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Community Corner: PHP TestFest Has Returned!

Posted by on September 22, 2017
By James Titcumb
This article was published in the September 2017 issue of php[architect] magazine. You can see how it looks as part of the magazine in the Free Article PDF. Check out our subscription options to become one today. We have digital and print options starting at $4.99 per month.

There is a new movement in the PHP community! Well, it isn’t exactly new, but an event called PHP TestFest is back. PHP TestFest is a global event organized by the PHP community at large, where an effort is made each time to increase the test coverage of the PHP engine itself. Around eight or nine years ago, user groups around the world coordinated to organize events spanning a few months each year, with some groups continuing events annually for several years after.

PHP itself is a massive project with over 200,000 lines of code, used by possibly millions of developers. To ensure it doesn’t break in unexpected ways there needs to be a good coverage of tests. Now, before you run off, the thing that puts many people off is thinking they need to know C to contribute, but there’s some great news: the tests for PHP are written in PHP—so you don’t need to know C! PHP TestFest encourages user groups, conferences, or even just an ad-hoc gathering of developers to join forces to write these tests for the engine. PHP TestFest runs from September to December this year, so there’s a good window of opportunity to get involved.

If you attend or organize a local user group, or want to plan one of these events, it’s easy to get started. First, you’ll need to set a date for your event. Agree on a date where as many interested folks can attend as possible—that might be on an evening during the week, or even during the weekend. If you’re part of a PHP user group, it might be a cool change to replace your regular monthly meet up with a PHP TestFest event. If you’re unsure, consider sending out a poll to anyone interested to see what works best for them. For the event, you’ll need tables for laptops and so on, as well as a good, stable Wi-Fi connection—and don’t forget you’ll need more bandwidth the more attendees you have.

Writing Tests

So how does one actually write these tests? In brief, it’s a text file with a few sections: TEST, FILE, and an EXPECT or EXPECTF. The TEST section is the description of the test, and it helps to explain what behavior you’re trying to test here. The FILE section contains the PHP code that will be run. Finally, the EXPECT or EXPECTF section is for the expected output; the latter, EXPECTF, allowing for formatting marks. For example:

--TEST--
Trivial "Hello World" test
--FILE--
<?php echo "Hello world" ?>
--EXPECT--
Hello World

This is a very trivial example but also knowing how EXPECTF works proves very useful. For example, if you are writing out a file path where the document root will be different on each system, you can replace the root path with %s:

--TEST--
Example using EXPECTF
--FILE--
<?php
echo sys_get_temp_dir() . "/foo\n";
?>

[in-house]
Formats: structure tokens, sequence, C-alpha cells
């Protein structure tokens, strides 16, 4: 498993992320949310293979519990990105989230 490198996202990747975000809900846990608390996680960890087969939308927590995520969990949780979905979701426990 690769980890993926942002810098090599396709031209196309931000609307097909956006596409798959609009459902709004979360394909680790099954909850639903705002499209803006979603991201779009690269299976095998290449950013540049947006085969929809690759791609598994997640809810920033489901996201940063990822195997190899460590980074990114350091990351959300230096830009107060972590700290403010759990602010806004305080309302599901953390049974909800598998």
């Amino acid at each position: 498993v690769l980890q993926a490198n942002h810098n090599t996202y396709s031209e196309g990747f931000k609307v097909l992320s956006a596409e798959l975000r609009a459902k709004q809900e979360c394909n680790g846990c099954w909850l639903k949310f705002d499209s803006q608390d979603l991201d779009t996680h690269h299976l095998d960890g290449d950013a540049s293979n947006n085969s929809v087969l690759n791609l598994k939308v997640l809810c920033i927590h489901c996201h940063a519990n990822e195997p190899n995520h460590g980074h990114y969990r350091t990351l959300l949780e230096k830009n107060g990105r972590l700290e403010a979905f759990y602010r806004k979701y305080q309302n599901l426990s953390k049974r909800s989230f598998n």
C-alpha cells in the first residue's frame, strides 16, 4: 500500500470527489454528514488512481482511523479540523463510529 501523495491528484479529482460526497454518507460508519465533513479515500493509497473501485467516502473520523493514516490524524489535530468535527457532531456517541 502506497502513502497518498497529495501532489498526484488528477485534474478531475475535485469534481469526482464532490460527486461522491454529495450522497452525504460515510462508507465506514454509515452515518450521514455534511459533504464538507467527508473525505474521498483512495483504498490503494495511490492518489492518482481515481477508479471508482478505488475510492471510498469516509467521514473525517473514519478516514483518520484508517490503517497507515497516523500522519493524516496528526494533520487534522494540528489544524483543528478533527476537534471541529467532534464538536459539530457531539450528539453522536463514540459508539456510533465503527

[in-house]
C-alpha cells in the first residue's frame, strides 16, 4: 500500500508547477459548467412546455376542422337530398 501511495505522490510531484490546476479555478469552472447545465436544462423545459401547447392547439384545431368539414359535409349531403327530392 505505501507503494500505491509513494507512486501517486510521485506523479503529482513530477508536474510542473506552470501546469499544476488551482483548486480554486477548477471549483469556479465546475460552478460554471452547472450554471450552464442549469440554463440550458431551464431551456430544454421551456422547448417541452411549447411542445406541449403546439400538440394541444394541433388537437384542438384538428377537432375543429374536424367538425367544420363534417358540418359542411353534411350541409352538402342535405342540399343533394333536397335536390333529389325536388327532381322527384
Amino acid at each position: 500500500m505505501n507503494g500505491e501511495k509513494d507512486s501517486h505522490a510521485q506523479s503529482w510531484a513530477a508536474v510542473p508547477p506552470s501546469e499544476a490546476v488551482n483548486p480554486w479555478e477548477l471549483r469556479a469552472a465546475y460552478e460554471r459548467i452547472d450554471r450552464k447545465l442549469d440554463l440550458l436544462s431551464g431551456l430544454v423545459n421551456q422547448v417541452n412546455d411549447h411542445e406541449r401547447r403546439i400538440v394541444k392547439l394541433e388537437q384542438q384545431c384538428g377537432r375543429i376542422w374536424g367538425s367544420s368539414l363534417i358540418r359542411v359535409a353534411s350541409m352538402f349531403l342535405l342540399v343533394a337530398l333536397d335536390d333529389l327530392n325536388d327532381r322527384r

--EXPECTF--
%s/foo

All the pain of running tests has been eliminated too, with the new docker-phpqa open source tool specifically designed to help create PHPT test files and run them against multiple versions of PHP simultaneously. As the name suggests, you do need Docker installed on your machine, but assuming that’s the case, it should be pretty quick to get up and running to write PHPT tests. Running the commands to test against multiple versions of PHP, seems to be immensely helpful here, for example, running:

phpqa run path/to/my/test.phpt all

will run the test against all versions of PHP the tool supports, which is currently 7.2, 7.1, 7.0, 5.6 and 5.5.

The nice thing about this process is there are a wealth of articles, videos, tutorials, and so on which document how to write, run, and contribute these tests back to PHP core. For quite some time, https://qa.php.net has existed and served as a great starting point for writing tests—including links to test result coverage on PHP’s GCOV site, guides on writing tests, running them, and more.

This year, however, Ben Ramsey has been leading an effort to re-ignite this tradition in the PHP community and has launched a shiny new site, https://phptestfest.org, which collates a huge amount of these resources. At the time of writing this, there is some basic information on how to organize an event and a list of user groups from around the world who have already opted to participate in the activity. There is a new fully comprehensive six-part video series from Sammy Kaye Powers demonstrating how to build PHP from source, running the test suite, a look into the PHPT file format and debugging, all the way to submitting a PR to the PHP repository itself. He does a fantastic job of working through the tutorial and explains everything in an easy to understand way, so I highly recommend checking this out.

Head on over to the PHP TestFest website now and check out all the useful resources and links, as well as ways to get involved, such as organizing a meetup, chatting on the IRC channel (#phptestfest on freenode), or joining the Google Group. Finally, big thanks to Ben Ramsey for leading this renewed effort, as well as the many contributors to this awesome PHP TestFest venture!

Biography

James is a consultant, trainer and developer at Roave. He is a prolific contributor to various open source projects and is a Zend Certified Engineer. He also founded the UK based PHP Hampshire user group and PHP South Coast conference. @asgrim


 

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